[coreboot] AMD S3: Experiences with ACPI 2.0 method _BFS (Back From Sleep)
paulepanter at users.sourceforge.net
Tue Feb 19 00:37:26 CET 2013
Am Montag, den 18.02.2013, 12:21 -0700 schrieb Marc Jones:
> On Mon, Feb 18, 2013 at 9:24 AM, Paul Menzel wrote:
> > Am Montag, den 18.02.2013, 17:09 +0100 schrieb Paul Menzel:
> >> searching for ACPI in the output of `dmesg` I noticed the following
> >> message.
> >> $ uname -v
> >> #1 SMP Debian 3.2.35-2
> >> $ dmesg | grep -i acpi
> >> [ 0.154063] ACPI: BIOS offers _BFS
> >> [ 0.154067] ACPI: If "acpi.bfs=1" improves resume, please notify linux-acpi at vger.kernel.org
> >> Doing
> >> $ git grep _GTA
for correctness, that was supposed to be `git grep _BFS`.
> >> reveals that it is only implemented in the DSDT of AMD based boards.
> The kernel sees the ACPI method, but doesn't do anything with it. If
> you would like the kernel to use the method, pass acpi.bfs=1.
> > Looking at the actual “implementation” it looks like it is not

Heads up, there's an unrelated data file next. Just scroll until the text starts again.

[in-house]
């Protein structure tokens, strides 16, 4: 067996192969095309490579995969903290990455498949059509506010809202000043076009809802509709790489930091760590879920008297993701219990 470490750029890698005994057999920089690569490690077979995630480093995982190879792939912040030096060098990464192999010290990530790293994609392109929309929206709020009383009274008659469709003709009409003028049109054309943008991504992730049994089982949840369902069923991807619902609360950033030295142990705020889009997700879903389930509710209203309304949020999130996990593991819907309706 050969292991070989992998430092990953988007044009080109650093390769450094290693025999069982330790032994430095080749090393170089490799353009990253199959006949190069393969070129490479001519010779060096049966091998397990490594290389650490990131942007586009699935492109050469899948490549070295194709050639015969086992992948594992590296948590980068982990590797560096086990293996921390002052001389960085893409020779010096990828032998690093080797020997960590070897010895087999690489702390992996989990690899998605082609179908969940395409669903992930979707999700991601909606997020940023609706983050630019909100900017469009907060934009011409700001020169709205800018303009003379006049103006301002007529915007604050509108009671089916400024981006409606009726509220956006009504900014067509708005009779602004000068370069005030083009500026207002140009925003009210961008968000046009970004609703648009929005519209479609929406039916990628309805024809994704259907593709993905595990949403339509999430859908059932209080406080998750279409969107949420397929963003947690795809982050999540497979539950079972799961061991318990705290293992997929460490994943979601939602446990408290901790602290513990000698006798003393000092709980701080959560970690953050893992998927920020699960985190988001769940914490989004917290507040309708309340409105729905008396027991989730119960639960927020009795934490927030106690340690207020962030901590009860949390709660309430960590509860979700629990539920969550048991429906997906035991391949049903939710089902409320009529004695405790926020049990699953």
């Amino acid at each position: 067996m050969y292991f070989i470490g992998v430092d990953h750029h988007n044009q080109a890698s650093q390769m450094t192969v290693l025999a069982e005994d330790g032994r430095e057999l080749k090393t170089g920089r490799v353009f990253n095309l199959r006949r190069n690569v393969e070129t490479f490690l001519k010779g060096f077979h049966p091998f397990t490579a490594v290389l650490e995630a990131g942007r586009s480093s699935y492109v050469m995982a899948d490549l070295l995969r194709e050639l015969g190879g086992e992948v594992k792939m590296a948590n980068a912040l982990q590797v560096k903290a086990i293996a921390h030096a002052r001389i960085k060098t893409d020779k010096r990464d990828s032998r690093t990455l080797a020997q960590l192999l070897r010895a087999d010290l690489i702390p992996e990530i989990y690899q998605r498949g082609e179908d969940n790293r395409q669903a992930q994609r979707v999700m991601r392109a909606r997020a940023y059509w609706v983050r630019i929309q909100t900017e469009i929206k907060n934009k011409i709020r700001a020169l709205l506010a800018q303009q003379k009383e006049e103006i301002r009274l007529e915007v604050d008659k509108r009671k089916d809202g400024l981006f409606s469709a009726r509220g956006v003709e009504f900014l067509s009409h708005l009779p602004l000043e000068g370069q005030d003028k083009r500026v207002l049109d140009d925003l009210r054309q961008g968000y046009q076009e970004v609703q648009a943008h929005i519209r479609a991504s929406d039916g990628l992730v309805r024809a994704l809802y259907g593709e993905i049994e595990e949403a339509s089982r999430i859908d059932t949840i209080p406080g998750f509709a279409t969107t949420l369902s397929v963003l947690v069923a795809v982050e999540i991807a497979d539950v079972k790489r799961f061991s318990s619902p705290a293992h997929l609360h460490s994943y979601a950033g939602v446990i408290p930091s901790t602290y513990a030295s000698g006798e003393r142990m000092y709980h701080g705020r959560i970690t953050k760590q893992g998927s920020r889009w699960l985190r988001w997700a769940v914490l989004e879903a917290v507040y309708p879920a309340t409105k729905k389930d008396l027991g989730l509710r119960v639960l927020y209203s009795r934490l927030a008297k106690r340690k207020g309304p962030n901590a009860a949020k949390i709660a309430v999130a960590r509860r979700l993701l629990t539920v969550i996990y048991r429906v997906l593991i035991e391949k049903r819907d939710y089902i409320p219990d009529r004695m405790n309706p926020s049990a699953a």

> > implemented at all (see for AMD Thatcher’s DSDT) . ;-)
> >> Was this ever tested by adding `acpi.bfs=1` to the Linux kernel command
> >> line and what was the outcome? A test on AMD Persimmon would be very
> >> interesting.
> Why would this be interesting? As noted, the method is present, but
> doesn't do anything.
So why is it there in the first place?
> Some debug information could be enabled if the OS called the function.
I read the Linux ACPI message »If "acpi.bfs=1" improves resume, …« that
way, that resume will be improved (by being quicker). I guess it was
supposed to mean, »If your system has less problems with "acpi.bfs=1"
than without, please …«.
Sorry for the confusion.
> >> It looks like support for this has been removed in the meantime though
> >> commit 3f6f49c7854c9294119437a82c5b35be78f9cea6
> >> Author: Len Brown <len.brown at intel.com>
> >> Date: Thu Jul 26 20:08:54 2012 -0400
> >> ACPI: delete _GTS/_BFS support
> >> since Linux Git tag v3.6-rc2.
> The function is part of the spec up to 4.0 and Len recommends that it
> be remove it in the future revisions.
> It seems safe to remove it, but it isn't causing harm and is part of
> the spec as implemented by coreboot.
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